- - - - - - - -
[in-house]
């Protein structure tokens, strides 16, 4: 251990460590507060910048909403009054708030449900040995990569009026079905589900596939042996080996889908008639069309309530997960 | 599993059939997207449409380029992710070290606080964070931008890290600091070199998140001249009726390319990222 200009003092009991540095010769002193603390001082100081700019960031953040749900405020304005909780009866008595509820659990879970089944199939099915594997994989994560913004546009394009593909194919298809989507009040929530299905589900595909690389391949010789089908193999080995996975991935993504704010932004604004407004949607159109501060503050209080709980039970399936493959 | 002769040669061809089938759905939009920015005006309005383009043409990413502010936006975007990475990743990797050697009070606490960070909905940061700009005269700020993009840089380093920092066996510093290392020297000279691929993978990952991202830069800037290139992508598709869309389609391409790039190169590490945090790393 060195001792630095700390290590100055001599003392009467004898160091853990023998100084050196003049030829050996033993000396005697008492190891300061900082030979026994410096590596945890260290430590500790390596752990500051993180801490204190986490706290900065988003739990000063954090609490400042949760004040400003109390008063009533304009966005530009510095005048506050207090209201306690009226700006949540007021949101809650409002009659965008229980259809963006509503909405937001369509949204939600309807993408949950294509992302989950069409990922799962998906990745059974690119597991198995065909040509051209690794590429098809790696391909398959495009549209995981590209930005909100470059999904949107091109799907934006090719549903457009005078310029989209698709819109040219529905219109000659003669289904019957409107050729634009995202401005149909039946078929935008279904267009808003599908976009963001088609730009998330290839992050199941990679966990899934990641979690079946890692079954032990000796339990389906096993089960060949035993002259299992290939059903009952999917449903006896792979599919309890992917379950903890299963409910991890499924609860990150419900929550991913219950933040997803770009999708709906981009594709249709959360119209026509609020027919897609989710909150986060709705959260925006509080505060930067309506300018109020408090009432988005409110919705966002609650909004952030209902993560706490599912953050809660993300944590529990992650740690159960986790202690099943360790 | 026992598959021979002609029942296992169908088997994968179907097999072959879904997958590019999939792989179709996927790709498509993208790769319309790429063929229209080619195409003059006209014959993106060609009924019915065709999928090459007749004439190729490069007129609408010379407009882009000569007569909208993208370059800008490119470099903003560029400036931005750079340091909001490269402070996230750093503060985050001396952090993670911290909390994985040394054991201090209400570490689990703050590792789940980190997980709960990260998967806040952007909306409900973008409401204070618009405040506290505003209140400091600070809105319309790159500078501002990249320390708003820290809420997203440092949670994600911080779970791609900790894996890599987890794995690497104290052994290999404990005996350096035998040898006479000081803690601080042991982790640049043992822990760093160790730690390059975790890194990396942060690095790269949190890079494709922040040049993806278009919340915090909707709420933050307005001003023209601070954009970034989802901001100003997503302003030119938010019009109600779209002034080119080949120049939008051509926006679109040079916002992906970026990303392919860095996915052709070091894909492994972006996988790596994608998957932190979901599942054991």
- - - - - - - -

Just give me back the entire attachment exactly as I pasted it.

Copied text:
[in-house]
């Protein structure tokens, strides 16, 4: 251990460590507060910048909403009054708030449900040995990569009026079905589900596939042996080996889908008639069309309530997960 | 599993059939997207449409380029992710070290606080964070931008890290600091070199998140001249009726390319990222 200009003092009991540095010769002193603390001082100081700019960031953040749900405020304005909780009866008595509820659990879970089944199939099915594997994989994560913004546009394009593909194919298809989507009040929530299905589900595909690389391949010789089908193999080995996975991935993504704010932004604004407004949607159109501060503050209080709980039970399936493959 | 002769040669061809089938759905939009920015005006309005383009043409990413502010936006975007990475990743990797050697009070606490960070909905940061700009005269700020993009840089380093920092066996510093290392020297000279691929993978990952991202830069800037290139992508598709869309389609391409790039190169590490945090790393 060195001792630095700390290590100055001599003392009467004898160091853990023998100084050196003049030829050996033993000396005697008492190891300061900082030979026994410096590596945890260290430590500790390596752990500051993180801490204190986490706290900065988003739990000063954090609490400042949760004040400003109390008063009533304009966005530009510095005048506050207090209201306690009226700006949540007021949101809650409002009659965008229980259809963006509503909405937001369509949204939600309807993408949950294509992302989950069409990922799962998906990745059974690119597991198995065909040509051209690794590429098809790696391909398959495009549209995981590209930005909100470059999904949107091109799907934006090719549903457009005078310029989209698709819109040219529905219109000659003669289904019957409107050729634009995202401005149909039946078929935008279904267009808003599908976009963001088609730009998330290839992050199941990679966990899934990641979690079946890692079954032990000796339990389906096993089960060949035993002259299992290939059903009952999917449903006896792979599919309890992917379950903890299963409910991890499924609860990150419900929550991913219950933040997803770009999708709906981009594709249709959360119209026509609020027919897609989710909150986060709705959260925006509080505060930067309506300018109020408090009432988005409110919705966002609650909004952030209902993560706490599912953050809660993300944590529990992650740690159960986790202690099943360790 | 026992598959021979002609029942296992169908088997994968179907097999072959879904997958590019999939792989179709996927790709498509993208790769319309790429063929229209080619195409003059006209014959993106060609009924019915065709999928090459007749004439190729490069007129609408010379407009882009000569007569909208993208370059800008490119470099903003560029400036931005750079340091909001490269402070996230750093503060985050001396952090993670911290909390994985040394054991201090209400570490689990703050590792789940980190997980709960990260998967806040952007909306409900973008409401204070618009405040506290505003209140400091600070809105319309790159500078501002990249320390708003820290809420997203440092949670994600911080779970791609900790894996890599987890794995690497104290052994290999404990005996350096035998040898006479000081803690601080042991982790640049043992822990760093160790730690390059975790890194990396942060690095790269949190890079494709922040040049993806278009919340915090909707709420933050307005001003023209601070954009970034989802901001100003997503302003030119938010019009109600779209002034080119080949120049939008051509926006679109040079916002992906970026990303392919860095996915052709070091894909492994972006996988790596994608998957932190979901599942054991």